The importance of rhetoric in our everyday technology-filled lives becomes more and more palpable the further we read on the subject. The further we read on the subject, the more I personally want to understand the mechanisms that seem to govern our everyday lives. “The Algorithms of Our Lives” by Lev Manovich was a particularly compelling piece related to this subject of social media sites and software. His basic argument is one I am concerned with: “If we want to understand today’s techniques of communication, representation, simulation, analysis, decision making, memory, vision, writing, and interaction, we must understand software” (Manovich). All of our popular sites and applications derive from software programs, programs that we do not understand unless we have experience developing it. More importantly, brings up the importance of rhetoric when creating these software programs as the people in power decide the information that they reveal and retain information to and from the user. Manovich furthers this point of secrecy when it comes to algorithms in stating that “many popular software services use machine-leaning technology that often results in ‘black box’ solutions.” Because if these “black box” technologies, we as users are limited in our understanding of how these sites work, placing control in large corporations that create and keep these software algorithms secret.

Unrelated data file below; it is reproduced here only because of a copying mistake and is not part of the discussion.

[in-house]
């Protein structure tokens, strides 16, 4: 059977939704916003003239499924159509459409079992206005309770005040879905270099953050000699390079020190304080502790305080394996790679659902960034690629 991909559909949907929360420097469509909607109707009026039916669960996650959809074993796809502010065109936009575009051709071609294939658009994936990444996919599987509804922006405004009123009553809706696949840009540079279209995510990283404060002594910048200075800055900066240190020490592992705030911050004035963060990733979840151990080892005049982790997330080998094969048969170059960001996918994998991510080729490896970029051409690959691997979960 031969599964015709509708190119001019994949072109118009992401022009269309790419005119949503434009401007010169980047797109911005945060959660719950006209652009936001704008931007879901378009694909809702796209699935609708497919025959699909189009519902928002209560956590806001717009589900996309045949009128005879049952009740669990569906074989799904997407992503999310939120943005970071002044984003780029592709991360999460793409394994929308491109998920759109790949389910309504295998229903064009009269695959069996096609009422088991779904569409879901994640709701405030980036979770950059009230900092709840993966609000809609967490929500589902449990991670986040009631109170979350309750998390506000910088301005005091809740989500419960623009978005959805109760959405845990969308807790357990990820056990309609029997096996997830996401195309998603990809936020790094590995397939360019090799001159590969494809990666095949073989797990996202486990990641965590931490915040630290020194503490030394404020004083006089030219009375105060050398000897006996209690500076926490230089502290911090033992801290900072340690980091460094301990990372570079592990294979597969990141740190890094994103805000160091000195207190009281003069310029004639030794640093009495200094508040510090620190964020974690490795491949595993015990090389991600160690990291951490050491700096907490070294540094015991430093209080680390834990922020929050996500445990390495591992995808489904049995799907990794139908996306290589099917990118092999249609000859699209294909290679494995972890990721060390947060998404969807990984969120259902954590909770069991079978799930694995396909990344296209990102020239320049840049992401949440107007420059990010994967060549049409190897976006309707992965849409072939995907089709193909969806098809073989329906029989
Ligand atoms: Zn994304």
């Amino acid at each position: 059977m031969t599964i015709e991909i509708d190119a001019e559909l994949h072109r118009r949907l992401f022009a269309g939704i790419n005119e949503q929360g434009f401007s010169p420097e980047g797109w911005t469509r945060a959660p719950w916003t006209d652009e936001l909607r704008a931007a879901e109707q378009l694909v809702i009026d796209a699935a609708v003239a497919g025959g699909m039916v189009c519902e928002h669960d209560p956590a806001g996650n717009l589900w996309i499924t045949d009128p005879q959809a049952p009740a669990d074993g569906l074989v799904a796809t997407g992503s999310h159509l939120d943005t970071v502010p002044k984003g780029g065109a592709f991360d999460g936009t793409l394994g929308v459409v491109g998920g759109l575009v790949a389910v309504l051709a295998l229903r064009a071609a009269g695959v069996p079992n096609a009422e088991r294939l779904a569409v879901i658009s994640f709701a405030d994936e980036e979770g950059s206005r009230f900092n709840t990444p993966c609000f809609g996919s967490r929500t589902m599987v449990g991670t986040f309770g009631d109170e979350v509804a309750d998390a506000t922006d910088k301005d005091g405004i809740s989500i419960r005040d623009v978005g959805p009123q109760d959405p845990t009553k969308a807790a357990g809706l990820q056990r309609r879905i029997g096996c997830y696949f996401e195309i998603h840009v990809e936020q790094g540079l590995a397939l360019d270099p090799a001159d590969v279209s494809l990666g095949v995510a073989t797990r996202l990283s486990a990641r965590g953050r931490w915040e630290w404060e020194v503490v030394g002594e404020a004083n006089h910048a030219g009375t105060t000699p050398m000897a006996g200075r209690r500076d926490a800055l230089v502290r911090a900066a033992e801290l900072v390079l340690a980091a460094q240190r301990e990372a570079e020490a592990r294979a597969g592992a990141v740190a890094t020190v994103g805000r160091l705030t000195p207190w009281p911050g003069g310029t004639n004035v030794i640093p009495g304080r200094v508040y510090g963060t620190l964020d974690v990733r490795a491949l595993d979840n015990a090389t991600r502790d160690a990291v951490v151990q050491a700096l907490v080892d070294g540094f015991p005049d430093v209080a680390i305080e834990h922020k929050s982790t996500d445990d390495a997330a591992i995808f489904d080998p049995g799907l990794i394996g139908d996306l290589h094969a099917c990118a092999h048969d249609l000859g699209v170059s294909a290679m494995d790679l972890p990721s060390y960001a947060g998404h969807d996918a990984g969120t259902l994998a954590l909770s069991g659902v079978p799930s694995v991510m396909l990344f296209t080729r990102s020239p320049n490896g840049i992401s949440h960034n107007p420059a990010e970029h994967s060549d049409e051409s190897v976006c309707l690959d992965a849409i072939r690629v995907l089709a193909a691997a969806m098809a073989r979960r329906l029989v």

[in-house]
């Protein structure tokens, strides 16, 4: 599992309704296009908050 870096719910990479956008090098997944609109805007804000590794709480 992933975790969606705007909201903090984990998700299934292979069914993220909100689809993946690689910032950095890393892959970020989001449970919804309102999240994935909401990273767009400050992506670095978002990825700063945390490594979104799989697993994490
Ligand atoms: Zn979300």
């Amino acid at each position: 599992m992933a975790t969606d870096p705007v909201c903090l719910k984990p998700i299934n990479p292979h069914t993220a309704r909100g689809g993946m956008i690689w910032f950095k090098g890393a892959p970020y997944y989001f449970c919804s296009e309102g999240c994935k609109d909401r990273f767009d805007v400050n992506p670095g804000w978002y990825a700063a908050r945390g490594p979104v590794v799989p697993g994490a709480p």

I find this secrecy quite unsatisfying. The mystery drives me to learn more about the software that permeates throughout our society and culture. Therefore, the “Introduction to ‘The Role of Computational Literacy in Computers and Writing’” by Mark Sample and Annette Vee furthered my interest in understanding software in understanding the coding that comes with it. As a very old fashioned reader and writer (one who prefers reading physical books and takes notes typically with a paper and pencil), the notion of coding as a new (or is it old at this point?) form of writing is a baffling one. I never considered coding to be a form of writing, and think with the growing prevalence of technology, perhaps adding coding to composition classes would benefit current and future students. However, this can prove a challenge nowadays, how do we teach coding to older students who have virtually no coding experience? Of course I speak for myself as one who has no coding experience, and I wonder that if I could learn coding and about software, how would this possibly help me in the future? I wonder that if I could code, could I finally reach into the rhetorically complex company software and break out of this “black box”?